This shop is likely to belong to a 'relay' network, 'Interflora' being the best known, which means it can offer a 'sending flowers to anywhere' option to its customers. It will have a brochure for you to choose from, and it will stock most of the flowers displayed in the brochure. It cannot guarantee, however, that the flowers sent via the relay system will be the freshest available or well-arranged.
The shop despatching the flowers at the other end must, under the rules of relay, send the flowers designated in the picture of choice. This could, at worst, mean they are several days old. It is not the flower shop's fault, just a verification that the relay companies are in need of a good policy shake-up.
The florists in this kind of shop will know their craft; the designs may be a tad old-fashioned, but the flowers will be well cared-for and they will be able to advise you on such details as life expectancy and after-shop care. They will also take the time to find out something about you and the recipient of your flowers and may even suggest a suitable flower type. For instance, there is absolutely no point in taking tulips to someone who is hospital for a long stay. Hospitals are hot; tulips will last a mere 24 hours. These shops are a safe bet. The flowers probably won't inspire, but they will be perfect for an uncontroversial gift.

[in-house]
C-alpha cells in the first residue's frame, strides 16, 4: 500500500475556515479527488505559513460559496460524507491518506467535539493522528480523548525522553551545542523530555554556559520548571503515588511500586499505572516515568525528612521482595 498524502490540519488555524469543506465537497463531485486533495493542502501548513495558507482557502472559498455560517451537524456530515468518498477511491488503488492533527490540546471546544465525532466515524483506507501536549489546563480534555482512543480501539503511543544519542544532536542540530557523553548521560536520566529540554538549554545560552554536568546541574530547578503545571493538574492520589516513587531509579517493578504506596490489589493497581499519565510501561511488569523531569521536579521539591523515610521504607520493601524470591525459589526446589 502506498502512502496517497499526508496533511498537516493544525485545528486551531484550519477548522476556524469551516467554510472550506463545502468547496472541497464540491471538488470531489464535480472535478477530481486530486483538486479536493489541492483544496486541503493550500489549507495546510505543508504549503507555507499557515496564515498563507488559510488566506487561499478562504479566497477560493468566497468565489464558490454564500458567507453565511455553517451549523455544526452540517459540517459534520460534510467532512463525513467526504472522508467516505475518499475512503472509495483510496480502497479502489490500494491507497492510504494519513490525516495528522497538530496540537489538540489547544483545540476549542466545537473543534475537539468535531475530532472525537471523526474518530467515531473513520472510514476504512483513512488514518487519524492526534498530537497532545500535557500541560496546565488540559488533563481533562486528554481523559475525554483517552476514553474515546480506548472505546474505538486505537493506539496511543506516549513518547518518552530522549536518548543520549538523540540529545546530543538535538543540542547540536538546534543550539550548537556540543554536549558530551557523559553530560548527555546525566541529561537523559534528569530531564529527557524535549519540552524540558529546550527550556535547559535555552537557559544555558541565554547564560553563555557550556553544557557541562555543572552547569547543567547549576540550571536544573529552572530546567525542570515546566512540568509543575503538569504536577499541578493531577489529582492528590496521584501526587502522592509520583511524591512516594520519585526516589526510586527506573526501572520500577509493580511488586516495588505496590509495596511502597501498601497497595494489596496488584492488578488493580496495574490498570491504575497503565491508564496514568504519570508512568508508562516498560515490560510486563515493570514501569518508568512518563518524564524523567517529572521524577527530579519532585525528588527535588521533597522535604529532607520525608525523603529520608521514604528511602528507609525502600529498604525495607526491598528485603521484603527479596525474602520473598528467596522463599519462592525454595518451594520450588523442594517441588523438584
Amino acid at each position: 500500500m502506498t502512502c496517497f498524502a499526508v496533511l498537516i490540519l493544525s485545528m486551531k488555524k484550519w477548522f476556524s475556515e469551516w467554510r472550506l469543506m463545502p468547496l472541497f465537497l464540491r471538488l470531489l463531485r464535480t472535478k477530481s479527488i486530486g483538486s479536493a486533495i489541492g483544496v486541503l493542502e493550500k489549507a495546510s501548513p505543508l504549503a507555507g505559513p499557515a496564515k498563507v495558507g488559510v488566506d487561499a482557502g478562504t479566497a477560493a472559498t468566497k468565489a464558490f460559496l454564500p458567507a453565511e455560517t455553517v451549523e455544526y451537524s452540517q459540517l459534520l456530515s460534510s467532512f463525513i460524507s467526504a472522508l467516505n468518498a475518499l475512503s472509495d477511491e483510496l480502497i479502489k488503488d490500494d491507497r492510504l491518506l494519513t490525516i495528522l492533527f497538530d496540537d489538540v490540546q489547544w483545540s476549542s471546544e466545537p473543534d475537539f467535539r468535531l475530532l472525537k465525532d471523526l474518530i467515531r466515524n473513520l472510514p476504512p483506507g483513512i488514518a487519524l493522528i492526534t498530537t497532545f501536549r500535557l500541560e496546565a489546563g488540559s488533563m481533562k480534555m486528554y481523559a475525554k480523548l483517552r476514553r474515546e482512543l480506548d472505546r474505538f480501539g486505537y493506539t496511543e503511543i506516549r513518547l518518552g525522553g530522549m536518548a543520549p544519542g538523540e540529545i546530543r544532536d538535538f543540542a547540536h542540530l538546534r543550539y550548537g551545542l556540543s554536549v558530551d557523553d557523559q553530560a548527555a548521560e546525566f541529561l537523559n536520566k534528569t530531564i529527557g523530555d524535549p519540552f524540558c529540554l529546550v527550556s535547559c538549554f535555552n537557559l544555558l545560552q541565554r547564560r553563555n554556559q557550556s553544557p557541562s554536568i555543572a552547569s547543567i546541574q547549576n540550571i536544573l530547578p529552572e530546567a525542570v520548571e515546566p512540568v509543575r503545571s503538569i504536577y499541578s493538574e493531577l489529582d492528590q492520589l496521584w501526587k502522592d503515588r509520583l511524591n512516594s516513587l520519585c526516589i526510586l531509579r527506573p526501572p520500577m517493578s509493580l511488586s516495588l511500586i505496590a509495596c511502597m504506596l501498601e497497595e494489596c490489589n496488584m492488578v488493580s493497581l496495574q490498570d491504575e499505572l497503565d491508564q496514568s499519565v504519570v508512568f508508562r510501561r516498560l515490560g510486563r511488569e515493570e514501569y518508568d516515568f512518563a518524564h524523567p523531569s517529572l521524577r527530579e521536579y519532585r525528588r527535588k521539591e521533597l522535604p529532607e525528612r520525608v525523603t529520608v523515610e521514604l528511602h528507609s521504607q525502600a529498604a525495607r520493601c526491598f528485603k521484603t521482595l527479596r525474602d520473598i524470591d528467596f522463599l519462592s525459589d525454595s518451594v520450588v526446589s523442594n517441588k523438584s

At the top of the tree is the design-led flower shop, which comes in many guises from funky flower boutique (with or without a coffee bar), to grandiose floral emporiums, usually patrolled by a slightly daunting front-of-house matron. These shops truly care about flowers and know their business. They will have fresh flowers and a diverse range from all corners of the globe. The flowers will be properly cared-for and their life expectancy (or lingering demise) will be of optimum length. People who shop in these shops are discerning and have impeccable taste. They may not possess these qualities on their first visit but, by the time they are regulars, they will have been gently, or brutally, educated. They are young, old, male, female, married, divorced, single, gay, rich, poor... these shops embrace and welcome everyone who is passionate about flowers. The ones who aren't, and who are seeking unrealistic prices for perfection or, even worse, red and yellow garage wraps, will be duly directed to the shop they should be buying from. They enjoy the experience of buying flowers, and will put up with the inane banter and occasional tongue-in-cheek abuse that will be hurled in their direction the moment they enter the shop, having forgotten a) that it is Valentine's Day and b) that they should have ordered in advance. If they behave really well and hurl abuse back, they may even get some flowers. The people that buy from these shops are more than just customers, they are friends.